Area Forecast Discussion
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FXUS62 KCHS 312239
Area Forecast Discussion
National Weather Service Charleston SC
639 PM EDT TUE MAY 31 2016
The remnant low pressure of Bonnie will continue to slowly move
northeastward away from the region through Wednesday night. A weak
cold front could then approach the region late in the week and
become stationary this weekend.
.NEAR TERM /UNTIL 6 AM WEDNESDAY MORNING/...
Early evening update: Minor changes were made. Increased POPs for
Tatnall, Long, and McIntosh counties. Strong thunderstorms just
south of these locations could shift a little further north or
backbuild along the seabreeze over the next hour. The storms to
our south have caused wind damage, so any storms that develop
or move into our area will have the same risk potential with the
unstable atmosphere and high DCAPES. Also, trimmed back POPs a
little across the Charleston Tri-County area to better reflect the
latest radar trends. Other than some minor changes to the clouds
and loading the current temperatures and dew points, everything
else appears to be on track.
The remnant low that was once TS Bonnie just offshore near the
SC/NC border will continue to move northeast away from the area
while a lingering trough stretches southward off the SC coast and
then west into Georgia. The best rain chances should come through
early evening, mainly north and east of Charleston and across
southeast Georgia toward the Altamaha River. Otherwise there
could be some fog toward daybreak Wednesday with lows around 70
.SHORT TERM /6 AM WEDNESDAY MORNING THROUGH FRIDAY/...
Wednesday through Friday: The overall pattern will remain
essentially unchanged in the mid to late week time period. Aloft,
subtle ridging will become more prominent late in the week as an
upper low develops across the southern plains. At the surface, very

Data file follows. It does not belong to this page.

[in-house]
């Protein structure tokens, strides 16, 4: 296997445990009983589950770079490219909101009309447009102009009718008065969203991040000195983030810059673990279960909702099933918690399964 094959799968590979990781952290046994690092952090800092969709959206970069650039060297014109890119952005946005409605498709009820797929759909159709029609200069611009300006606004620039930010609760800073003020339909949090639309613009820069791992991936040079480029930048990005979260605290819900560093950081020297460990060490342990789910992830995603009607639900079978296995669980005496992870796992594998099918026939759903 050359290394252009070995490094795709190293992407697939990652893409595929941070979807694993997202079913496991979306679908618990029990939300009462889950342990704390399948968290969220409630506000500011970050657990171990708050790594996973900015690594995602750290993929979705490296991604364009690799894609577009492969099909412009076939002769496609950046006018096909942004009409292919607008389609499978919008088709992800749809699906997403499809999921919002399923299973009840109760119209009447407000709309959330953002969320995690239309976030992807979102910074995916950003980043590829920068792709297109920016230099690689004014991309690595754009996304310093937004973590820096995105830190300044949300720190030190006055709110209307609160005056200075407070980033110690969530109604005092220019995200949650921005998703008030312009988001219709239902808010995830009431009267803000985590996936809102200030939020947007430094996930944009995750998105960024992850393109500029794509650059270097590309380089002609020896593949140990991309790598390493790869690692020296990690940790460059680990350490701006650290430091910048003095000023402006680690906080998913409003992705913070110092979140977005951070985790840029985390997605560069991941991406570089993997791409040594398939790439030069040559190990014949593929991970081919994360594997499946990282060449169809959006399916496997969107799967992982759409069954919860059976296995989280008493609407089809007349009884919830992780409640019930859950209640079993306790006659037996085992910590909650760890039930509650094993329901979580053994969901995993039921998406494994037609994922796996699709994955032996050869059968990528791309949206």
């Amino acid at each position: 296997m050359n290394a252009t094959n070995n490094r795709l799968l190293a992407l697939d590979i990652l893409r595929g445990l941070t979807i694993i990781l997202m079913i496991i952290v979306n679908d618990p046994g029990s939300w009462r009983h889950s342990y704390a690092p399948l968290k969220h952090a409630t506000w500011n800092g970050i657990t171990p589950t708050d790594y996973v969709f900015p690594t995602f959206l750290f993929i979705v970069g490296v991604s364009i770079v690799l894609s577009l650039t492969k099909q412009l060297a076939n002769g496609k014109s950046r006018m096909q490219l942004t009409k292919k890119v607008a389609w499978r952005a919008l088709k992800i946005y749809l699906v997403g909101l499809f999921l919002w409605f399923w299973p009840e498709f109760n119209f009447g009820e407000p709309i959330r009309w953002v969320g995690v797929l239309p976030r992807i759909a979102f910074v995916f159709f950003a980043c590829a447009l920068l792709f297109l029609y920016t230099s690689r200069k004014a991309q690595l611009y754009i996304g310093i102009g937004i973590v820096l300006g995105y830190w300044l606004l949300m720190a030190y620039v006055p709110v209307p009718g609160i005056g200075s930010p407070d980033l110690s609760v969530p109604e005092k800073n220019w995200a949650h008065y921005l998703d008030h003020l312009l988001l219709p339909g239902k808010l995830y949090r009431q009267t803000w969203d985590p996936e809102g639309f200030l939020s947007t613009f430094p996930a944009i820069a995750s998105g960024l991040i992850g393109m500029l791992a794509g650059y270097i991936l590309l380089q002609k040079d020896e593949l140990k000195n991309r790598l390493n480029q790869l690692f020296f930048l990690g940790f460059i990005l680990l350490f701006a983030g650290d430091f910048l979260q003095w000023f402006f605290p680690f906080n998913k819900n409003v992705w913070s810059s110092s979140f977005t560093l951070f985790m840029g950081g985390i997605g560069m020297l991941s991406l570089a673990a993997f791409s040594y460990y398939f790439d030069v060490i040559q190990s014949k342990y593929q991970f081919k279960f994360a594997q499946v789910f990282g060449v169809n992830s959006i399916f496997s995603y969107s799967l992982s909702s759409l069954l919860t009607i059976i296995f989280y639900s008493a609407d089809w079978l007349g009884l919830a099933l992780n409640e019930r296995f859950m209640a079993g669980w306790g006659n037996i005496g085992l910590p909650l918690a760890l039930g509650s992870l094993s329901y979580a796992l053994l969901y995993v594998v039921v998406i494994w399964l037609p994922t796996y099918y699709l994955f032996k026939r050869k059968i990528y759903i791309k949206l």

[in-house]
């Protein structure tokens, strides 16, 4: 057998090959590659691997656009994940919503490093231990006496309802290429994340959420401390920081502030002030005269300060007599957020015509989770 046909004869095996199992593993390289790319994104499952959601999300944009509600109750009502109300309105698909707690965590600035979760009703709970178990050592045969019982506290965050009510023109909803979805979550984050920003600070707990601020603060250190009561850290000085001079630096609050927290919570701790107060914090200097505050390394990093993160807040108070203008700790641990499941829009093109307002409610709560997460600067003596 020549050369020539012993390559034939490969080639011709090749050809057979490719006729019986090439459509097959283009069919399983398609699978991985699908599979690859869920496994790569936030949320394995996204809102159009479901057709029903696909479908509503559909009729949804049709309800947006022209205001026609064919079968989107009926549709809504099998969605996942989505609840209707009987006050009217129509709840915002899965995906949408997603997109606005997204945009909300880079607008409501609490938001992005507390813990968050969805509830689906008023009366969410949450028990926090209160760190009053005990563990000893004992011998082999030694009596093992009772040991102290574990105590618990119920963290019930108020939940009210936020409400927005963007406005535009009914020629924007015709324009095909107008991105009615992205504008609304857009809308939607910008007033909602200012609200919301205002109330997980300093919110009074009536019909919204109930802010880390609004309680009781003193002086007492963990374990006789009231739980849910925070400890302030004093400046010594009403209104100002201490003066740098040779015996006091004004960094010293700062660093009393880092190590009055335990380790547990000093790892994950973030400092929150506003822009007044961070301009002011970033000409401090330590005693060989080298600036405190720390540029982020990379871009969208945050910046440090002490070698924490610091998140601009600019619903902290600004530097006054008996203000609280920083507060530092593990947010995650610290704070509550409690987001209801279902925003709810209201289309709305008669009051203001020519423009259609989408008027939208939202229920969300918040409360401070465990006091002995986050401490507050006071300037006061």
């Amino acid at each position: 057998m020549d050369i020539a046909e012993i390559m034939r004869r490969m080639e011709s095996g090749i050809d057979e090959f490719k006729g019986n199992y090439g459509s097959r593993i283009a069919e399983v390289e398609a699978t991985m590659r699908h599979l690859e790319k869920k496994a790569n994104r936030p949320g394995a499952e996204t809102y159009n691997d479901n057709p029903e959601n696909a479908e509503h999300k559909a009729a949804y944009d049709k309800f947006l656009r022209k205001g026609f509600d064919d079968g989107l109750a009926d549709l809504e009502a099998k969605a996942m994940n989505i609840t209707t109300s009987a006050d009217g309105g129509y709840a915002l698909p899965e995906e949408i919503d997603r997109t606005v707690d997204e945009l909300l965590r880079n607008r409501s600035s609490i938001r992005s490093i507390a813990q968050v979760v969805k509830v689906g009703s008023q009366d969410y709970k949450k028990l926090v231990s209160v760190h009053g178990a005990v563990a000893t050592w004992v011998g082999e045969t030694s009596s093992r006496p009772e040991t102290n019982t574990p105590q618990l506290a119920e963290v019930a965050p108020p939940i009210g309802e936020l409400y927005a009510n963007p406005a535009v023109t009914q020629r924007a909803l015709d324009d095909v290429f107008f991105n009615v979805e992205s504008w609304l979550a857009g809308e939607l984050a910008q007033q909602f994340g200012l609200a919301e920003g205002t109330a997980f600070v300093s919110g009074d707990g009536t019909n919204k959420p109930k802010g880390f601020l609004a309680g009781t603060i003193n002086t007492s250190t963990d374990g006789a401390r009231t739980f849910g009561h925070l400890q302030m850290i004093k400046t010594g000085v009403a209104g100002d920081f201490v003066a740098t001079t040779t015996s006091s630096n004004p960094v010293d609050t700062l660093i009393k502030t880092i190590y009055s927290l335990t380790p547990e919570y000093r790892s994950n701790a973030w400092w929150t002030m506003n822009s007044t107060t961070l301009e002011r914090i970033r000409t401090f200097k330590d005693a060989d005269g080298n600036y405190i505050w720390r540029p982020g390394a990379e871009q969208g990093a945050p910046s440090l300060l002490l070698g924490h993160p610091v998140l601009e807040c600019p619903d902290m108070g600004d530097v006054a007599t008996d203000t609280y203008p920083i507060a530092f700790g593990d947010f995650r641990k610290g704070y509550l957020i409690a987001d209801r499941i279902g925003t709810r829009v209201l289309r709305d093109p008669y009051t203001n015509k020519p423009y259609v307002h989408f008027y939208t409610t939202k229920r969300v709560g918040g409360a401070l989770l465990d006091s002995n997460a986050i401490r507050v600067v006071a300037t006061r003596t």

weak high pressure will settle in just offshore and extend westward
into the forecast area. Overall, the result will be a somewhat
typical early June pattern featuring scattered diurnal convection.
The severe threat will be low each day thanks to the lack of any
significant large scale forcing and unimpressive severe parameters
noted in model soundings. However, we can never totally discount the
potential for an isolated strong to severe storm, especially where
boundary interactions occur. Highs are forecast to be in the upper
80s to low 90s with overnight lows around 70.
.LONG TERM /FRIDAY NIGHT THROUGH TUESDAY/...
Models in pretty good agreement through the long term period. Weak
front stalled over the region will likely dissipate over the weekend,
before another cold front approaches and crosses the area early
next week. Typical diurnal convection expected, with perhaps
greater coverage Sunday and Monday with the front in the vicinity.
Tuesday looks to be the driest day of the period as the bulk of
precipitation associated with the front shifts offshore and high
pressure begins to build in from the northwest. Temperatures
mainly near normal.
.AVIATION /00Z WEDNESDAY THROUGH SUNDAY/...
Mainly VFR. Showers and possibly a thunderstorm could impact the
KCHS terminal early this evening, so we`re keeping VCTS in the TAF
until 00Z. Then, late tonight low ceilings and/or fog could bring
MVFR, or maybe even brief IFR. Confidence is not yet high enough
to include in either TAF.
EXTENDED AVIATION OUTLOOK...Mainly VFR. Low risk for flight
restrictions from mainly afternoon showers/thunderstorms and early
Tonight: Winds will generally be 10 kt or less through sunrise
Wednesday while seas should be 2 to 3 ft...highest well off the
Charleston County where a few 4 footers cannot be ruled out this
Wednesday through Sunday: High pressure will gradually set up just
east of the local waters on Wednesday and will remain in place into
the weekend. This will promote persistent southerly flow through
Friday that will be less than 15 kt. Pressure gradient will begin to
tighten over the weekend as the coastal waters become sandwiched
between high pressure to the east and an approaching front to the
west. South/southwest winds will increase as a result, but
conditions are still expected to stay well below small craft
advisory criteria. Seas are expected to remain in the 1 to 3 ft
range through the period.